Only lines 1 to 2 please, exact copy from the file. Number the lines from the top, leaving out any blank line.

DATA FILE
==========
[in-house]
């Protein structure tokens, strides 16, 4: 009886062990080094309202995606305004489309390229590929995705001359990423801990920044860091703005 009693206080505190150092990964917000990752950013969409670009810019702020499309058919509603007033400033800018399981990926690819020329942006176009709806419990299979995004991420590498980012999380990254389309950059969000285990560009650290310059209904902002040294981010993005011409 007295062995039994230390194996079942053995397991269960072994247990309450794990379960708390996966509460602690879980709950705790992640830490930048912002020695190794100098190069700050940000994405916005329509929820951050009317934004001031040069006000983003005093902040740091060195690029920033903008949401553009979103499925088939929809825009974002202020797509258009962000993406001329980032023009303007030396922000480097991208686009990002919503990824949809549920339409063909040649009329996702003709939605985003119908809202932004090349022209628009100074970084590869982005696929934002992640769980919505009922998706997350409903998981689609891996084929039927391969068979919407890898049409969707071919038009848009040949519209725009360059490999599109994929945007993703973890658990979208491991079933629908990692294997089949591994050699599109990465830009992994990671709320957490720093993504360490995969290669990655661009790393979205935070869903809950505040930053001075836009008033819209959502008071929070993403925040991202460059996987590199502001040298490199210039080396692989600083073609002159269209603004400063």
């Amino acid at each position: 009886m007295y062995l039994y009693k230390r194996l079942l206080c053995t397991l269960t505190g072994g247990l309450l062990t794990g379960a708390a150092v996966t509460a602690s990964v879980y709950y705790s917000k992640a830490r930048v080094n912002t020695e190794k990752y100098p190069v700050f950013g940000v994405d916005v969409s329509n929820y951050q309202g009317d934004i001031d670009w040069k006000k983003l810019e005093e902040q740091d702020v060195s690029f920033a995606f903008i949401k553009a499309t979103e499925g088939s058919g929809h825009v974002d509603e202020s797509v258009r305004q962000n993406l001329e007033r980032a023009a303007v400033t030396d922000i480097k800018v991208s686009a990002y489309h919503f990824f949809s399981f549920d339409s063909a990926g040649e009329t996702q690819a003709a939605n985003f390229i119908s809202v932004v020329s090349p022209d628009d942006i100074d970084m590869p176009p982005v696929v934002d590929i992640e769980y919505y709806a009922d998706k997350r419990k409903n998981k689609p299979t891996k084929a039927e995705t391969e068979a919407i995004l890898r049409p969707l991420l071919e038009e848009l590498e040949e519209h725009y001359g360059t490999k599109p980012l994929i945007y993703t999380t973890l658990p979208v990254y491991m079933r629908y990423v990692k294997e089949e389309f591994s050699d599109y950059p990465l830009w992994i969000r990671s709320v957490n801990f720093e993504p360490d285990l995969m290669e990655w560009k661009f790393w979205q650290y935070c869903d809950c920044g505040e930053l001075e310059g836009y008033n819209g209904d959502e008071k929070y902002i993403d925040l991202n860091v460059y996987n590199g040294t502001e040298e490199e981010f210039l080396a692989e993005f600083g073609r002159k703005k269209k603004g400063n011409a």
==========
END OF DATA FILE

[in-house]
């Protein structure tokens, strides 16, 4: 009886062990080094309202995606305004489309390229590929995705001359990423801990920044860091703005 009693206080505190150092990964917000990752950013969409670009810019702020499309058919509603007033400033800018399981990926690819020329942006176009709806419990299979995004991420590498980012999380990254389309950059969000285990560009650290310059209904902002040294981010993005011409 007295062995039994230390194996079942053995397991269960072994247990309450794990379960708390996966509460602690879980709950705790992640830490930048912002020695190794100098190069700050940000994405916005329509929820951050009317934004001031040069006000983003005093902040740091060195690029920033903008949401553009979103499925088939929809825009974002202020797509258009962000993406001329980032023009303007030396922000480097991208686009990002919503990824949809549920339409063909040649009329996702003709939605985003119908809202932004090349022209628009100074970084590869982005696929934002992640769980919505009922998706997350409903998981689609891996084929039927391969068979919407890898049409969707071919038009848009040949519209725009360059490999599109994929945007993703973890658990979208491991079933629908990692294997089949591994050699599109990465830009992994990671709320957490720093993504360490995969290669990655661009790393979205935070869903809950505040930053001075836009008033819209959502008071929070993403925040991202460059996987590199502001040298490199210039080396692989600083073609002159269209603004400063």